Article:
Having lived only a block from these famous gardens, I made a visit recently that took me back 70 years when I used to walk barefoot through this World’s Fair re-incarnated nursery exhibit.
Vernon Krider, founder of Krider Nurseries in Middlebury, brought his exhibit back home from the 1933-1934 Chicago World’s Fair and had the forethought to re-construct it in 1935 directly across the road from his nursery business. At that time they were one of the largest employers in town and the reason Middlebury was able to secure one of the largest post offices of that time because of the volume of nursery stock that was shipped through the U.S. Postal Service.
Reconstructing the exhibit was not a simple task but one that took many, many days because of its grandiose and formal design. He wanted it to be a focal point for everyone visiting his nursery business and one that would give each person that wandered through it a sense of peace and amazement.
What made it so exciting back then were the unusual features throughout the stroll through the gardens. Every turn drew a new and unbelievable chill down the spine with little nooks of overhanging flowers or a secluded bench to rest.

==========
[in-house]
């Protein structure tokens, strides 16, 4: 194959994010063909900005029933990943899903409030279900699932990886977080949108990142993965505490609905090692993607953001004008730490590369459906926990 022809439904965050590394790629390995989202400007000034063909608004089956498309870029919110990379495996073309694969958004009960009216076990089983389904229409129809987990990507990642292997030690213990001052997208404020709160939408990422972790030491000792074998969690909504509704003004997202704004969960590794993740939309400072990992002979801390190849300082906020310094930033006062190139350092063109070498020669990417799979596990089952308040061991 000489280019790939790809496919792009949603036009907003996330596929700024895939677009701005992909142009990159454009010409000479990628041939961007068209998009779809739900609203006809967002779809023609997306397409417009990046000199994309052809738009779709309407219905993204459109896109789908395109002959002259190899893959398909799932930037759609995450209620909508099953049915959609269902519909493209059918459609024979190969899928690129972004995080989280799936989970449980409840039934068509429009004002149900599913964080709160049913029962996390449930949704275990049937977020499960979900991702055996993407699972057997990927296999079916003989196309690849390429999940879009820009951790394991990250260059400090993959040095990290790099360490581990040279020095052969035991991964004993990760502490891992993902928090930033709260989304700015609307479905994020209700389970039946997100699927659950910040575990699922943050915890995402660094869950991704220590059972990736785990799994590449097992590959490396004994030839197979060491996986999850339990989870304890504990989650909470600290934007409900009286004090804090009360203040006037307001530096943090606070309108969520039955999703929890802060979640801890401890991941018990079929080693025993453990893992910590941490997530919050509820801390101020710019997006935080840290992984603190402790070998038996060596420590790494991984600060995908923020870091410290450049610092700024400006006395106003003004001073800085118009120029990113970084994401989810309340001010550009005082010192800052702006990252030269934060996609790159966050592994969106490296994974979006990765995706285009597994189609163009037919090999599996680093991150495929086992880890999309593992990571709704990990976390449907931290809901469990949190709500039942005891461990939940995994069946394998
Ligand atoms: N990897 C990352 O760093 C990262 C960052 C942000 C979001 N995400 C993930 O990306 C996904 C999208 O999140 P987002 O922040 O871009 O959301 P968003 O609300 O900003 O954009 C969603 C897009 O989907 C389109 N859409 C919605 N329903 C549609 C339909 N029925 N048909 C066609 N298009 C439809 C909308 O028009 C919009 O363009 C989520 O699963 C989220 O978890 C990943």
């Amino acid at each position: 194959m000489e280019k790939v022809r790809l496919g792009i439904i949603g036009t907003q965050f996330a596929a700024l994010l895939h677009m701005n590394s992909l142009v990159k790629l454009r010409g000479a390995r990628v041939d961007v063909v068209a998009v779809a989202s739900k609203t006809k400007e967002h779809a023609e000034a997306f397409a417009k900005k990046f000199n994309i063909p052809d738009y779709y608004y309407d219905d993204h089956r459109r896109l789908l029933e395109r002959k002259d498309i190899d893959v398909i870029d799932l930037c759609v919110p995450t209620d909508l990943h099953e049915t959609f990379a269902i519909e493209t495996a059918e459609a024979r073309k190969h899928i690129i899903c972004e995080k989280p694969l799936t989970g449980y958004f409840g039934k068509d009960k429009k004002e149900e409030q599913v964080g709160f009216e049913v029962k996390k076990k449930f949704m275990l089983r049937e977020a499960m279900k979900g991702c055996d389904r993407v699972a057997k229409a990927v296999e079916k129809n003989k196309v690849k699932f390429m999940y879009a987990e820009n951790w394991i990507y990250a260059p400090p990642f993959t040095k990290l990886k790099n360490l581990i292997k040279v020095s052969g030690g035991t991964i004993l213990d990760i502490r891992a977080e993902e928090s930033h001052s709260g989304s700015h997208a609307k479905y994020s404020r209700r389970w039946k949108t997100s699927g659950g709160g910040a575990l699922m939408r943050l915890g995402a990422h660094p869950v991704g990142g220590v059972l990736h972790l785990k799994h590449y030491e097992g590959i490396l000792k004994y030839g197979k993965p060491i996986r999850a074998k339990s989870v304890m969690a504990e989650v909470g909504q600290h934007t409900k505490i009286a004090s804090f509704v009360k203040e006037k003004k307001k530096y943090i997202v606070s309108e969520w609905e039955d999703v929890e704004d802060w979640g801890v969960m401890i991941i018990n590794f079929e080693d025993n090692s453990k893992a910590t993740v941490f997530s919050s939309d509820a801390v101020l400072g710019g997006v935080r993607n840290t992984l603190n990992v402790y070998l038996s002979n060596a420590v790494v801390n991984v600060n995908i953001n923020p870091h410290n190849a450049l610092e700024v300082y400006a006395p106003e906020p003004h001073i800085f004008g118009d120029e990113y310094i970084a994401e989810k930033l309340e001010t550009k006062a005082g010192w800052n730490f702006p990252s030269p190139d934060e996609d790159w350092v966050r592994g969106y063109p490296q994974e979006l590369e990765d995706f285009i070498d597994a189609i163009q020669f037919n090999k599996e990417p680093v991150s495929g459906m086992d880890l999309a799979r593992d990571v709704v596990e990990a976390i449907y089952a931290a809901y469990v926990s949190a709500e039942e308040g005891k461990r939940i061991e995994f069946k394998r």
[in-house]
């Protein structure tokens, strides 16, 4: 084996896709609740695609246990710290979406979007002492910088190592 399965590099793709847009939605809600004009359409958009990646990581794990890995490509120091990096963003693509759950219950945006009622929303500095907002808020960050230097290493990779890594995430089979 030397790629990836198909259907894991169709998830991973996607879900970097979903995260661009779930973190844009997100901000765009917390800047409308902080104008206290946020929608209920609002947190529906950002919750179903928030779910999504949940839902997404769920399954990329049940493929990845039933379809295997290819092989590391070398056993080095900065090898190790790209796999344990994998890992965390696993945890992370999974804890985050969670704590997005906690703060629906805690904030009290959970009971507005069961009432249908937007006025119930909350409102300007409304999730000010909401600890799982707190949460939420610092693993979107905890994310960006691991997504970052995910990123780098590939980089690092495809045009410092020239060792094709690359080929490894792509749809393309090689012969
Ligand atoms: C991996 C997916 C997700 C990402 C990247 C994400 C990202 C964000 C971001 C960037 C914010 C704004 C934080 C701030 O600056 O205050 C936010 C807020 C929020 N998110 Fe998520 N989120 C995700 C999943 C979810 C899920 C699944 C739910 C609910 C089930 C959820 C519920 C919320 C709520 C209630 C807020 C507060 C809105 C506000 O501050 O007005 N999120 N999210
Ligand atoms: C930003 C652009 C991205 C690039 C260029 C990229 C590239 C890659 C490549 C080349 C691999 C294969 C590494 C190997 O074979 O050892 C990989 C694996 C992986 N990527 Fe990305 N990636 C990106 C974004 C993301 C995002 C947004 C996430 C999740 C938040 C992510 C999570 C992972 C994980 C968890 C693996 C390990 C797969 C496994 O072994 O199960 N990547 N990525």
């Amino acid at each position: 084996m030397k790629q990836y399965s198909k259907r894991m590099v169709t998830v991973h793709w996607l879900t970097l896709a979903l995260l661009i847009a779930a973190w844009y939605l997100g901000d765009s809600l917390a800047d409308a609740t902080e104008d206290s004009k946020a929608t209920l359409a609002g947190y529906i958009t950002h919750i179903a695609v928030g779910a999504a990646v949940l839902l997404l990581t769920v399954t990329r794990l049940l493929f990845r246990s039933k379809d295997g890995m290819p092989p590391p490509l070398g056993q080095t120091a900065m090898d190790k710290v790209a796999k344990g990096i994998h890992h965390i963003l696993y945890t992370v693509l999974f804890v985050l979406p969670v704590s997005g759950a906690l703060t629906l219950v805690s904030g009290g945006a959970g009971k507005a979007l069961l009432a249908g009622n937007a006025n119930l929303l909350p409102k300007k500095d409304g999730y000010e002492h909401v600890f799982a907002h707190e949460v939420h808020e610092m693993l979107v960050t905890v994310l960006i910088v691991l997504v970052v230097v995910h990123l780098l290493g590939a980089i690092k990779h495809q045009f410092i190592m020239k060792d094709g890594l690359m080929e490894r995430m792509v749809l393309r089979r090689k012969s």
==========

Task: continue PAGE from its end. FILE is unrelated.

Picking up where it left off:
As I recall, back then there were two large ponds, each had beautiful lilies with lily pads covering a good portion of the surface, but not enough to inhibit the excitement of watching the goldfish dashing about. Other pond plants enhanced the surface and perimeter with fountains spraying a constant and mesmerizing bounce off the water’s surface.
Inching one’s way along the formal design would bring sigh after sigh of the beauty. This was a showcase of everything the nursery had to offer and why it was so successful.
There was a large rose garden with all the favorites, as well as newer introductions of hybrid teas (the thornless red rose was their exclusive patent), perennials throughout including the latest developed varieties available, and an abundance of annuals to enhance every turn.